Since it's too darned hot to do anything outside right now (it's 104 and rising...) I took a picture of my temporary set up of Seymore, my teenaged turkey. I have a mister on him during the day to help keep him cooled down and the black cloth is to keep the western sun off of him, too. Yes, I only have ONE bird right now. That is because he was an un-planned pre...er, well, I found him along the side of a highway. Honestly! People I guess, will dump anything out in the country. He was a teeny tiny downy ball of white fluff back then. And he (or she??) has been growing! Seymore is quite attached to me now, and follows right at my heels and loves to be picked up and held. He is also counting down the days to when I finally get him (or her?) some 'coop mates'.
Picture Above: I was told on the BYC.com Turkey thread that Seymore is likely a 'Royal Palm' breed and probably a hen.
July 27th, 2011 Wednesday
Okay, this morning it started out at 83 degrees and I got the 2X6's put up on the posts level. Now, just saying that, it seems like that was an easy deal, right? No way. I did those suckers all by myself and had to use firewood to prop up one end while I clamped the other and then went back and forth until I had the right height and was level. I'm embarassed to mention that I had to re-do my first board 3 times. UGH. I'm VERY glad I'm using screws, I backed them out, readjusted and rescrewed that poor board over and over. It's finally right and then the other boards went up pretty fast. I only had to make 2 cuts on the other boards and I only had to call my husband 3 times on the phone to ask him how to use the skill saw. (one of those calls was "how do I turn it on?!") I'll have to call him back and tell him I still have all my fingers, I think he was kind of worried. Then I screwed in all the metal hangers that the treated 2X4 lumber slides into. Should be a breeze, right? Putting the hangers on was the easy part.. then I tried to slide down a couple of boards. Now I realize my posts that I set were off by a 1/4 of an inch, because each 2X4 is 1/4 inch too long! So I'll be shaving off those boards. But by now, it's 98 degrees and rising and too hot for me to want to do that right now. Our high today should reach 111, so work my is done for now.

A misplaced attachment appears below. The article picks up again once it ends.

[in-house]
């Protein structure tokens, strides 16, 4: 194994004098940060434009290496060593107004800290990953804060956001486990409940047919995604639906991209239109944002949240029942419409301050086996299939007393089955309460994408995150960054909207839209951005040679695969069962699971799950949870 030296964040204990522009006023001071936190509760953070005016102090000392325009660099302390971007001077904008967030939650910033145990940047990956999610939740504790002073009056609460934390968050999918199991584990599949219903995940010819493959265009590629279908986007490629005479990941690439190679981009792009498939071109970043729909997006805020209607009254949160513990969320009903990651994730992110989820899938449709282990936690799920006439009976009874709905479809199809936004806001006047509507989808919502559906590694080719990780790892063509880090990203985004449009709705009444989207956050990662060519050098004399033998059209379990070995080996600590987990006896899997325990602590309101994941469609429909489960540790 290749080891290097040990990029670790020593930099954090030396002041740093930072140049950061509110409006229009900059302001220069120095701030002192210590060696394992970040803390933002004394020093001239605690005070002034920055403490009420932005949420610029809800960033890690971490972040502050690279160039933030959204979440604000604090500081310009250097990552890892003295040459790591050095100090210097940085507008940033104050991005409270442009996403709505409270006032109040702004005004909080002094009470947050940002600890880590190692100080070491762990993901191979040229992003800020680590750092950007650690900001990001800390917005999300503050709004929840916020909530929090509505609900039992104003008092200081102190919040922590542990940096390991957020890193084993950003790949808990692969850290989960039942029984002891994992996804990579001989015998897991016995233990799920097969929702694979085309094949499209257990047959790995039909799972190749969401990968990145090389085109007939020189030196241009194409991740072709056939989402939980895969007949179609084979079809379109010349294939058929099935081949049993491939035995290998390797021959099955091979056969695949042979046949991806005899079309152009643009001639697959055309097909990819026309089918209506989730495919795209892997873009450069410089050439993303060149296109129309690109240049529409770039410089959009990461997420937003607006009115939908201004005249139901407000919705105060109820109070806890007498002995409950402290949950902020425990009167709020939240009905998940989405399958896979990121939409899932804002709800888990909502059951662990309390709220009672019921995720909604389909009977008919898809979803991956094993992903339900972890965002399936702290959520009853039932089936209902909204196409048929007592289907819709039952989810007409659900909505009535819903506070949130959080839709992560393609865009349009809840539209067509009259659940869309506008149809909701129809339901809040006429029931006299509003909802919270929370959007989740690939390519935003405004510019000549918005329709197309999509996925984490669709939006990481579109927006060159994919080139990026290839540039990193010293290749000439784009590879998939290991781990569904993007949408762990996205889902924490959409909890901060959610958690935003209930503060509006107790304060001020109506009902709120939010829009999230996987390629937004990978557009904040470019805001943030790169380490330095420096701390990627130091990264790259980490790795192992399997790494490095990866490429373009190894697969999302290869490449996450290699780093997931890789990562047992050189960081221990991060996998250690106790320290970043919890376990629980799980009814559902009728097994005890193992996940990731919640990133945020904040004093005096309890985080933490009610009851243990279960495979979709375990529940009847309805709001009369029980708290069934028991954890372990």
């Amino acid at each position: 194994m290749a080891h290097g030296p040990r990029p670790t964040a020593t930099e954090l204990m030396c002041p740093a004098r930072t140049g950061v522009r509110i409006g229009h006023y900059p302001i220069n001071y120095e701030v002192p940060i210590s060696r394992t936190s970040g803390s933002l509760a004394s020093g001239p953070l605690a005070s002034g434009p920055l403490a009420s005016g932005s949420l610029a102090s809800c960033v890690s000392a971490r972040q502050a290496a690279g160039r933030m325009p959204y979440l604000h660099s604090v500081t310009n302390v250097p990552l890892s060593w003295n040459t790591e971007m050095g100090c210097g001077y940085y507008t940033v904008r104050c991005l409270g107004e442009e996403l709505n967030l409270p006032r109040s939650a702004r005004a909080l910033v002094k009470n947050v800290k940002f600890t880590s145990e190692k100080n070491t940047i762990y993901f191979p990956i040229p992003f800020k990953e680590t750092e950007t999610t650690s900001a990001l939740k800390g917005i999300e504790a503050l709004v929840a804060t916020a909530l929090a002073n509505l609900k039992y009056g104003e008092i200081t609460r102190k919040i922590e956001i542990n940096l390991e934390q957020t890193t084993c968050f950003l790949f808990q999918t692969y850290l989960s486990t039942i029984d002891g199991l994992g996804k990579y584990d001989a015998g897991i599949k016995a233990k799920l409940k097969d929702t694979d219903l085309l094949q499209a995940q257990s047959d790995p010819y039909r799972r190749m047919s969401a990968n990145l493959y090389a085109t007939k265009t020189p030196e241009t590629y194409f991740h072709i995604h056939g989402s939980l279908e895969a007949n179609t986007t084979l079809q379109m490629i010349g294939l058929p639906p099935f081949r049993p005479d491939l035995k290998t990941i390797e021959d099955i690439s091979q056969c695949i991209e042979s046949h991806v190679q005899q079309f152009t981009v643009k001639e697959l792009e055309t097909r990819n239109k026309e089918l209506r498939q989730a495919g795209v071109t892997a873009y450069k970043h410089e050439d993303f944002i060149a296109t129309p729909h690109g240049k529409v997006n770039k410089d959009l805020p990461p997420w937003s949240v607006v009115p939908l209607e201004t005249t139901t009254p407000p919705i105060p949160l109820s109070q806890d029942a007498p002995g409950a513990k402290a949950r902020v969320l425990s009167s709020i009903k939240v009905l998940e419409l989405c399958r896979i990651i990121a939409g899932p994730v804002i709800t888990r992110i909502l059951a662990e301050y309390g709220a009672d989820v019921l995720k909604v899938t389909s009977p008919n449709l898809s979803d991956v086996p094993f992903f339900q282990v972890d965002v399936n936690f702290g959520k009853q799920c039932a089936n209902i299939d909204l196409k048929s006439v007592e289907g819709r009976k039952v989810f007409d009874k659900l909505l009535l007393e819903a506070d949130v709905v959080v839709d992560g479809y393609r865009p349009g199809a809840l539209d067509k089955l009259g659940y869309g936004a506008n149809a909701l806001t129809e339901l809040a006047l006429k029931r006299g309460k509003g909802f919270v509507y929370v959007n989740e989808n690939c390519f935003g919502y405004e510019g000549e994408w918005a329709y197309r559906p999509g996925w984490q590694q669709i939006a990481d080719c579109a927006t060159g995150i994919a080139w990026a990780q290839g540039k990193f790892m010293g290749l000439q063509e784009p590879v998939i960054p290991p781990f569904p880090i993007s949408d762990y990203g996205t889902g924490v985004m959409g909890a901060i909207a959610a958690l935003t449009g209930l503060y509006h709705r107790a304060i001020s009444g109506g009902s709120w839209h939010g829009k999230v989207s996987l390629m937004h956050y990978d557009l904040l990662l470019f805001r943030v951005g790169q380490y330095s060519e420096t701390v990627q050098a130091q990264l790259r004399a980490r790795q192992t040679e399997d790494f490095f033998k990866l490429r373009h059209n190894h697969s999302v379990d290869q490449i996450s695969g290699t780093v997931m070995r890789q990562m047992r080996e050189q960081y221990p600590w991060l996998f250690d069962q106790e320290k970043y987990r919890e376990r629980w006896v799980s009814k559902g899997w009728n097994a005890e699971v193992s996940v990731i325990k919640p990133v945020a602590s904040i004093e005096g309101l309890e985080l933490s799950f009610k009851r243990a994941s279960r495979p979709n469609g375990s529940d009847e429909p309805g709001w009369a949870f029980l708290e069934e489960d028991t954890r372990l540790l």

July 28, 2011 Thursday
Here is my progress so far this morning! I had to make a trip into Lowes and wasted a good part of the cooler morning air. I got subflooring and more treated 2X4X8 lumber. I bought the 3/4" 4X8ft subflooring. And WOW is it heavy! I had to use my kid's little red wagon and shift a side on to it and then slowly drag it on the wagon and haul it up into the garage. From there, I still could not lift it and had to do a lot of shifting and shuffling and moving around it to get it on the saw horses. This would have made a great video for 'America's Funniest Viedo's' for sure. I am dying of heat and sweating my bootie off. How does ANYone work in this heat?? I also bought Glidden Porch Paint at Walmart this morning, it was $20.77 a gallon, so I didn't think that was too bad. I am going to paint both sides of the subfloor with two coats front and back. OH! One more thing I learned yesterday, do NOT screw in your 2X4 metal hangers ahead of time thinking you are saving time. Oh, no, no, no! I thought the metal would line up with the top of the board I was screwing it into... but not so! Apparently, you need to put your 2X4 board in the metal hanger and then hold them together while you line it up so it's level with the base you are screwing into. All of my boards were too high up! I had to go back and unscrew (thank goodness for screws!!!) and lower the hangers down. Everything looks and fits perfectly now. I'll post a picture below.